Bentley Health Service - Bentley
Recruitment hospital [3] 5941 0
Osborne Park Hospital - Stirling
Recruitment hospital [4] 5942 0
Fremantle Hospital and Health Service - Fremantle
Recruitment hospital [5] 5943 0
Armadale Kelmscott Memorial Hospital - Armadale
Recruitment hospital [6] 5944 0
Sir Charles Gairdner Hospital - Nedlands
Recruitment hospital [7] 5946 0
St Vincent's Private Hospital - Fitzroy
Recruitment hospital [8] 5947 0
Royal Melbourne Hospital - City campus - Parkville
Recruitment hospital [9] 5948 0
Monash Medical Centre - Clayton campus - Clayton

Funding & Sponsors
Funding source category [1] 298724 0
Other Collaborative groups
Name [1] 298724 0
Dementia Collaborative Research Centres
Address [1] 298724 0
Queensland University of Technology
Office of Commercial Services
88 Musk Ave, Lvl 4
Kelvin Grove, QLD 4059
Country [1] 298724 0
Australia
Primary sponsor type
Other
Name
WA Centre for Health and Ageing
Address
Level 6
48 Murray St
Perth, WA, 6000
Country
Australia
Secondary sponsor category [1] 292604 0
None
Name [1] 292604 0
Address [1] 292604 0
Country [1] 292604 0

Ethics approval
Ethics application status
Approved
Ethics committee name [1] 295213 0
South Metropolitan Area Health Service Human Research Ethics Committee (EC00265)
Ethics committee address [1] 295213 0
Ethics committee country [1] 295213 0
Australia
Date submitted for ethics approval [1] 295213 0
15/06/2016
Approval date [1] 295213 0
12/07/2016
Ethics approval number [1] 295213 0
2016-126
Ethics committee name [2] 295214 0
St Vincent's Hospital (Melbourne) HREC (EC00343)
Ethics committee address [2] 295214 0
Ethics committee country [2] 295214 0
Australia
Date submitted for ethics approval [2] 295214 0
15/06/2016
Approval date [2] 295214 0
Ethics approval number [2] 295214 0
Ethics committee name [3] 295215 0
Monash University Research Ethics Committee (EC00234)
Ethics committee address [3] 295215 0
Ethics committee country [3] 295215 0
Australia
Date submitted for ethics approval [3] 295215 0
15/06/2016
Approval date [3] 295215 0
Ethics approval number [3] 295215 0

Summary
Brief summary
Depression is common in people with Alzheimer’s disease (AD) and their carers and is a frequent cause of distress and reduced quality of life (QoL). Pharmacological treatment is modestly effective in treating major depression, although this is largely ineffective in those with milder depression (subsyndromal depression - SSD) and in people with dementia ,and is frequently associated with unacceptable side effects. It is therefore essential that we are able to identify safe and easily accessible therapies for these debilitating symptoms.
Cognitive bias modification (CBM) is a simple, novel and safe intervention that targets attentional and interpretative biases associated with anxiety and depression. CBM has been shown to be effective in reducing depressive symptoms in younger adults but studies in people with cognitive impairment and their carers are lacking. Our preliminary research has indicated that CBM is well tolerated by people with AD and could be easily accessed at home, making it a potentially invaluable intervention for depression in this population.
The aims of this study are to determine; The effect of CBM in reducing the severity of depressive symptoms in AD, the effect of CBM in improving mood in carers of people with AD, and the effect of CBM on QOL of people with AD and their carers. People with AD and their carers (dyads) will be randomly assigned to an active or control CBM intervention in a 2 x 2 double-blind, parallel design. The intervention will be conducted over 6 months. For AD participants and carers, change in severity of depressive symptoms, and change in QoL, after 12 weeks, will be outcomes of primary interest. For AD participants and carers, change in severity of depressive symptoms after completion of treatment at 26 weeks, and incidence of major depression at 6 months, will be secondary outcomes of interest. Burden of care as reported by carers at 12 and 26 weeks will also be a secondary outcome of interest.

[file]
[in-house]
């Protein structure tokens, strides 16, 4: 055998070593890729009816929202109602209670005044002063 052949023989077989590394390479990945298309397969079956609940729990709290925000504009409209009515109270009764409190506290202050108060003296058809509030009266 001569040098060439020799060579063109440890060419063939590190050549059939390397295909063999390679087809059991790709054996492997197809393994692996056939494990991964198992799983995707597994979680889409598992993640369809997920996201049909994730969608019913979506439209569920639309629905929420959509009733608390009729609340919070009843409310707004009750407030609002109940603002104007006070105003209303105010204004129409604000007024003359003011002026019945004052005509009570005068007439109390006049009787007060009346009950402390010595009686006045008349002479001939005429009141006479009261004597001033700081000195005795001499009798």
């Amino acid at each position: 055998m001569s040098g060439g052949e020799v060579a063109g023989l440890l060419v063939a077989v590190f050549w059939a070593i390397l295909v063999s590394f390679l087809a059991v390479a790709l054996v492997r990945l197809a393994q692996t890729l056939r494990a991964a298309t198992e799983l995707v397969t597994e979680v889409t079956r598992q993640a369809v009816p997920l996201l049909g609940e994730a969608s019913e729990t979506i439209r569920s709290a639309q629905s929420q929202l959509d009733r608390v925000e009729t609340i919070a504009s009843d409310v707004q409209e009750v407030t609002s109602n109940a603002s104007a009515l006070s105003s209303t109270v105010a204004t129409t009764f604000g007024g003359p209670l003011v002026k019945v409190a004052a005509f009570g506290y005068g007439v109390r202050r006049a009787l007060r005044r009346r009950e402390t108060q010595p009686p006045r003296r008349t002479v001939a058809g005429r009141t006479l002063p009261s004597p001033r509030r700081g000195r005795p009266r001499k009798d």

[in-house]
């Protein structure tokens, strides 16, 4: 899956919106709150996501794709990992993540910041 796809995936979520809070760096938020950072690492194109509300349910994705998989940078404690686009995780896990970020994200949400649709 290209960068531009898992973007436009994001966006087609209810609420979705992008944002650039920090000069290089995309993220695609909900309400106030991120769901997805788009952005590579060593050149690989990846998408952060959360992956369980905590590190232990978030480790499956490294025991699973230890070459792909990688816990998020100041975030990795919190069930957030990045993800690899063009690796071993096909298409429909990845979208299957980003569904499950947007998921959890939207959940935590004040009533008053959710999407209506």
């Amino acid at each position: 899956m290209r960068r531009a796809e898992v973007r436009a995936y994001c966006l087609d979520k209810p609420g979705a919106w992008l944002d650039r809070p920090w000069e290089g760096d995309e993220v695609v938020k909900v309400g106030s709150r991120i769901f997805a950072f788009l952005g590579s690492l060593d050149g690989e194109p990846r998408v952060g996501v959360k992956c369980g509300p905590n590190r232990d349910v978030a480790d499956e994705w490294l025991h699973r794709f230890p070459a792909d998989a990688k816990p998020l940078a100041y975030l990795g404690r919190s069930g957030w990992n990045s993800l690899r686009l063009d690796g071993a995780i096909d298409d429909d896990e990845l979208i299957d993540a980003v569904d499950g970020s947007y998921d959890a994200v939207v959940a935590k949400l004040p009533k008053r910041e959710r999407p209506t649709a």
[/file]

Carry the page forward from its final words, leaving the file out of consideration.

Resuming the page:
Dementia is a common condition and is frequently associated with a diverse range of neuropsychiatric symptoms, including depression and anxiety. Our current understanding of the cause and management of these symptoms is far from optimal. The proposed study trials a simple and safe treatment that could be easily implemented into everyday clinical practice. This study will provide high quality evidence for the efficacy of CBM in improving the quality of lives of people with AD.
Trial website
Trial related presentations / publications
Public notes

Contacts
Principal investigator
Name 66538 0
Dr Andrew Ford
Address 66538 0
WA Centre for Health & Ageing (M577)
University of Western Australia
35 Stirling Highway
Perth WA 6009 Australia
Country 66538 0
Australia
Phone 66538 0
+61 8 9224 0295
Fax 66538 0
Email 66538 0
andrew.ford@uwa.edu.au
Contact person for public queries
Name 66539 0
Ms Varsha Hirani
Address 66539 0
WA Centre for Health & Ageing (M577)
University of Western Australia
35 Stirling Highway
Perth WA 6009 Australia
Country 66539 0
Australia
Phone 66539 0
+61 8 9224 0295
Fax 66539 0
Email 66539 0
varsha.hirani@uwa.edu.au
Contact person for scientific queries
Name 66540 0
Dr Andrew Ford
Address 66540 0
WA Centre for Health & Ageing (M577)
University of Western Australia
35 Stirling Highway
Perth WA 6009 Australia
Country 66540 0
Australia
Phone 66540 0
+61 8 9224 0295
Fax 66540 0
Email 66540 0
andrew.ford@uwa.edu.au

Data sharing statement
Will individual participant data (IPD) for this trial be available (including data dictionaries)?
No/undecided IPD sharing reason/comment
What supporting documents are/will be available?
Summary results
No Results